Is there any chance of this production moving to New York?
There is a chance. The producers really want to bring it. We have two extremely busy actresses, so it's a question of working out everybody's schedule. Lizzy's gonna do Mad Men from July to December, and Keira has two films, so it's a question of scheduling.
What's it like working with the two of them? Have you been able to give them advice?
They're very talented actresses. I don't know if they came to me for advice, but I lavished them with advice at every opportunity, asked for or not.
Is it special having a cast which is, with the exception of Tobias Menzies, all female?
One day at rehearsal, Ian said to the company, "I've never worked with a company that is so devoted, so hardworking and generous and gracious with each other." He asked Tobias, "Do you think that's because it's mostly women?" And Tobias said, "Yes—and it galls me to say that."
And how do you personally get ready each night?
There's a kind of ritual, of just preparation, of going in your dressing rooom and turning on your music and freshening up with flowers and sitting down and starting the make up. In preparing yourself the outside world slowly fades away, so that you're just down into this one point of focus. I don't read or talk on the phone, because once I'm ready, there's nothing else to do. It's like being completely present. You don't want to distract from that.
Why did you wait so long before coming to the West End?
I was never invited before. If I'd been asked before, I would have said yes then!
And what makes this different from working on Broadway?
There's so much more sense of theater history here. There's more community—they have these private clubs that actors go to after the shows. And I'd say it feels less cutthroat. That might not be true, but it feels that way. You know, in New York we've gotten down to one newspaper and one critic who decides the fate of the show. It was not that way when I started out, and it's not that way here.
Do you miss New York?
I try not to think about it. It will be six months that I've been here, which is the longest that I've ever been away from home, and New York, and my son and my dog. If I'm going to miss it I'm not going to have a very good time here. When I close here on May 7th I'm going to take a little trip, a two week vacation, travel around Europe a little bit and then go home. I'll go back to the actor's studio, where I've always got a million problems waiting for me, and I will have two films coming out in the fall.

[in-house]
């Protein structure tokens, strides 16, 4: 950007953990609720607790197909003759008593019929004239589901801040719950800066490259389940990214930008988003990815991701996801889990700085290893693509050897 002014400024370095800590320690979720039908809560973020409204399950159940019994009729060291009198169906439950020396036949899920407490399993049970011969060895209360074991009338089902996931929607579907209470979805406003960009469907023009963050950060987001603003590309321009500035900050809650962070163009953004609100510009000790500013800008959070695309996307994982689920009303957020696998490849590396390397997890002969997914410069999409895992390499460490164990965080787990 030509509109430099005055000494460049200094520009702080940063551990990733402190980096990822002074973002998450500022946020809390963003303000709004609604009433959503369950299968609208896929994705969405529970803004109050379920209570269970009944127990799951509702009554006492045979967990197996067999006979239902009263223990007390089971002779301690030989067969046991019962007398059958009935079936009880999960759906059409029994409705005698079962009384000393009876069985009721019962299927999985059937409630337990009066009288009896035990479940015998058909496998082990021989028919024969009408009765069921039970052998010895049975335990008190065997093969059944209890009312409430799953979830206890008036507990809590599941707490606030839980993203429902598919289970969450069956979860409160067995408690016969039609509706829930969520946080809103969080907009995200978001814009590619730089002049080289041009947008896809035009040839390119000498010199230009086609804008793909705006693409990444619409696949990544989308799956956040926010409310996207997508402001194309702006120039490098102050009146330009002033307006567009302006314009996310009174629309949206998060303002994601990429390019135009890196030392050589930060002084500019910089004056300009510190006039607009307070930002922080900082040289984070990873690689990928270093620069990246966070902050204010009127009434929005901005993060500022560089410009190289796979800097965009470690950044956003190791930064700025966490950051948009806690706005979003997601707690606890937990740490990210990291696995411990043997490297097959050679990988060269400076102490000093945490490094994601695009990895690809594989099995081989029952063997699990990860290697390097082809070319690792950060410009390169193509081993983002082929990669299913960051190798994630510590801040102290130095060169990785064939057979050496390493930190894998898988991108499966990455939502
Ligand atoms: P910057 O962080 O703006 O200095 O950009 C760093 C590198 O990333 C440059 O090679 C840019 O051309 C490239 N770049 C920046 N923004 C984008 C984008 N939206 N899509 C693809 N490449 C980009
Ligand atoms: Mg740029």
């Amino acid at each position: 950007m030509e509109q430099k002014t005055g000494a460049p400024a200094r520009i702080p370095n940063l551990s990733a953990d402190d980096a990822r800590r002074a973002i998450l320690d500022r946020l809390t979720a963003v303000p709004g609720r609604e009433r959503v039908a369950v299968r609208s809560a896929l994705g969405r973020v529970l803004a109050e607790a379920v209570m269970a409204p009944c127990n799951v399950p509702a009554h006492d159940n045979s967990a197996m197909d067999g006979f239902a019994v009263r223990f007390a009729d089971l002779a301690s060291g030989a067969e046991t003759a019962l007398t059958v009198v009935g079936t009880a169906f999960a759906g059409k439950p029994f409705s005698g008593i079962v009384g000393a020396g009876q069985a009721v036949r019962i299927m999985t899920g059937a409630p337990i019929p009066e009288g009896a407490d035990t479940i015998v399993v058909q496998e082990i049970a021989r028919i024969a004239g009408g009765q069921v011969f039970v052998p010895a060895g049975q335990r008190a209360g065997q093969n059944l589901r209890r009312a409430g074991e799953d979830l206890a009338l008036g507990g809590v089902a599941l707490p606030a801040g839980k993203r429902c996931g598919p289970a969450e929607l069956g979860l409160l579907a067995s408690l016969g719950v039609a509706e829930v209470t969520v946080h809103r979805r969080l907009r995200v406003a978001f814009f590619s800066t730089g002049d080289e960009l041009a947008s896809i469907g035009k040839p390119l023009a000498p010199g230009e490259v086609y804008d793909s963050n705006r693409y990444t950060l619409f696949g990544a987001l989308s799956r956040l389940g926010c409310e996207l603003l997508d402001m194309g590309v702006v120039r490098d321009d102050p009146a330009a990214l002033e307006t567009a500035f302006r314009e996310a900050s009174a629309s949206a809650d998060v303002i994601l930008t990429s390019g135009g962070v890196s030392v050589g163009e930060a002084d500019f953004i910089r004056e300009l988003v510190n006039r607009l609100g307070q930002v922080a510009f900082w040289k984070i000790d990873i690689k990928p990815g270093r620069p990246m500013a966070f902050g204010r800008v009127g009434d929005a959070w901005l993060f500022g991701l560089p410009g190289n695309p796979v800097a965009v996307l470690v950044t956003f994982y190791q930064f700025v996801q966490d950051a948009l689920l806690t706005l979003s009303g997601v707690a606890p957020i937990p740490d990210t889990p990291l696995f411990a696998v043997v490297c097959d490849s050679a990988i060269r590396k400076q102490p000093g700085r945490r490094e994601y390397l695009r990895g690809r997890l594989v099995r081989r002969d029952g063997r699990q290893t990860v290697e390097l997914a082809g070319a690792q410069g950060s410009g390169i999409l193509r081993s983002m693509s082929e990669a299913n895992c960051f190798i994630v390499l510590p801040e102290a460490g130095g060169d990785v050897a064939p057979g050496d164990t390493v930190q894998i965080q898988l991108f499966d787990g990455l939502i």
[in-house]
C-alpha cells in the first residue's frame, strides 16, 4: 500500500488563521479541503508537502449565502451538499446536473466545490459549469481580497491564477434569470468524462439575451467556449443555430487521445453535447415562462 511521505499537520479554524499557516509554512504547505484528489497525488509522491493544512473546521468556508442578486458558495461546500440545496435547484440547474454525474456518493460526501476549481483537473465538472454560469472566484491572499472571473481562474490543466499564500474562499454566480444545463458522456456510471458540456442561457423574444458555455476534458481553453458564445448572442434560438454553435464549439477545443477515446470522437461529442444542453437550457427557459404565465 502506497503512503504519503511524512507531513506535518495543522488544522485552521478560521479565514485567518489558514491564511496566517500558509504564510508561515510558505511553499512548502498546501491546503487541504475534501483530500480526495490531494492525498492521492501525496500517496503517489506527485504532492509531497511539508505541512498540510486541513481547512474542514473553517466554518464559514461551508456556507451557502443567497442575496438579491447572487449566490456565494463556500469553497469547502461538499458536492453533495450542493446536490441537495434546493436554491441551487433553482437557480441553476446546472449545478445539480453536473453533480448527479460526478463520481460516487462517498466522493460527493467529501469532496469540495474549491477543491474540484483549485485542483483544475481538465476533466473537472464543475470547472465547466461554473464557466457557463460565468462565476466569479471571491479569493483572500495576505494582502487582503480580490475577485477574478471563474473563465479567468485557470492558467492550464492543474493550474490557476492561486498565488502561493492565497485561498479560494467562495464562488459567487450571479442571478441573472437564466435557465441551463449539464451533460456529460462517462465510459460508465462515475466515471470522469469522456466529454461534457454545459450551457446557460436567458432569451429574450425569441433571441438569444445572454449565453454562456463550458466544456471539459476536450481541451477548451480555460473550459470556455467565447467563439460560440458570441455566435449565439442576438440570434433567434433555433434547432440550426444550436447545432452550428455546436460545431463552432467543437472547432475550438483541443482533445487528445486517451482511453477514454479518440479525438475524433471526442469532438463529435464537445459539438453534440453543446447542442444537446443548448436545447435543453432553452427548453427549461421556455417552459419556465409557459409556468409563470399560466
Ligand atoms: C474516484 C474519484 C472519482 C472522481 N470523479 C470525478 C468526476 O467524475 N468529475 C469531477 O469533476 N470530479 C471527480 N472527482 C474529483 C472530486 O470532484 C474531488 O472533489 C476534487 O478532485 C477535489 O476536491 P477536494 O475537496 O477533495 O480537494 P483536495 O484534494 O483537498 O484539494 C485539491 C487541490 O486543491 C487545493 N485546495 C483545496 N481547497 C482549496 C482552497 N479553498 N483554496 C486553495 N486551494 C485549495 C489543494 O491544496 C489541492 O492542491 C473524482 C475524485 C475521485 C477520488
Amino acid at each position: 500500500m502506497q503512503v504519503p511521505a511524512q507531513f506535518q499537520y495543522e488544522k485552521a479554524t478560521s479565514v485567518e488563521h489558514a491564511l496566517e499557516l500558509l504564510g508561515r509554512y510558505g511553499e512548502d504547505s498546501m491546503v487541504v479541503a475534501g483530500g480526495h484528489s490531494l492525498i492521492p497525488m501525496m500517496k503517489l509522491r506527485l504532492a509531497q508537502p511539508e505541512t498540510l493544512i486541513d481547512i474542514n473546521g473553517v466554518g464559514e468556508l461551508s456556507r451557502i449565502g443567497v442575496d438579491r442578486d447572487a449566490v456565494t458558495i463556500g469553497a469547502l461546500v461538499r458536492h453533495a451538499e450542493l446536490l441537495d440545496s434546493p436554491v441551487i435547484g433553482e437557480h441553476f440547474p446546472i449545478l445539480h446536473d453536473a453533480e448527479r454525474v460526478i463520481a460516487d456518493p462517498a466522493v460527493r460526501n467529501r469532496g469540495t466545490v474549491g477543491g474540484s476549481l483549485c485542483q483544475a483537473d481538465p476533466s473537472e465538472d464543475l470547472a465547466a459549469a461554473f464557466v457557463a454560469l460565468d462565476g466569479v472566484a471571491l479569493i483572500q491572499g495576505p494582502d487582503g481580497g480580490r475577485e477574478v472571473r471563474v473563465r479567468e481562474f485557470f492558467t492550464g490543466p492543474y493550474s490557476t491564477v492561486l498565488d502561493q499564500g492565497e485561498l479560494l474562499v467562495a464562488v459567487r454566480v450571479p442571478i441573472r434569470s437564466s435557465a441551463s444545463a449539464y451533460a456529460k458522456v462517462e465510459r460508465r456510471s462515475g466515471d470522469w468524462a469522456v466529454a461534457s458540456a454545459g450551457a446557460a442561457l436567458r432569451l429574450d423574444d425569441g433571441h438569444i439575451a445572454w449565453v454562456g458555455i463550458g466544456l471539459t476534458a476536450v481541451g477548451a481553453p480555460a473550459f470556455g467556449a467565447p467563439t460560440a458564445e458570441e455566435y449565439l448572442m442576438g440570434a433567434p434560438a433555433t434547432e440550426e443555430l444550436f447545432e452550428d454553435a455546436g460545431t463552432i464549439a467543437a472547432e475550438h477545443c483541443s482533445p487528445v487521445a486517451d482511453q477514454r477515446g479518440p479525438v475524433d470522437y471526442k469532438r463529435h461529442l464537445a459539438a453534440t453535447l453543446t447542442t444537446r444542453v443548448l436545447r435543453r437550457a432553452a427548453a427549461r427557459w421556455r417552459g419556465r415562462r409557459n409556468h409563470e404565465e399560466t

What's it like going back and forth between stage, screen and television?
Television is the hardest to do because it's so fast. You never meet anybody until you get in bed with them, but whatever you do do is seen all over the world, so you reach the most people with whatever you have to say. Film may take more time, but there's more opportunity to do quality work, and it lasts forever. But there's nothing like the stage for, I don't know any other word for it, communion with people. The exchange, it's like a heart to heart transfusion. You don't get that anywhere else. That's why the theater still exists, I think. Why it hasn't been completely replaced by machines.
Of the film directors you've worked with, who would you call the ideal?
It would have to be Marty Scorcese. He is it. But Darren Aronofsky, I think Darren's really major.
Ten years after you two made Requiem For a Dream, how do you look back on it?
Where to start? People, young people are really into that film. When I go out the stage door at night, some people have The Exorcist for me to sign, but most have Requiem For a Dream. People tell me it has changed their attitudes about drugs and addiction.
Everyone I know who's seen it tells me they don't want to see it again.
Because it ruined their drugs?
Exactly! Would you call Darren underrated?
In Hollywood you're rated according to how much money your film made. And that's not the first thing on his list. I think his films are very difficult. I mean, look at The Wrestler! I said to him, "What made you make that movie?" He said, "It was a whole world I knew nothing about!" To me that was a big clue about Darren—finding a world he knows nothing about and going in there to learn about it.
A month away from the end of your run, how do you feel so far?
For me? I think it's an important show because it's about bigotry in all its forms, and it's exciting, and it's intense. People come back and say, "I didn't breathe." The audiencedidn't breathe
. I think that intensity is valuable for people to experience, the intensity of human connection and emotion.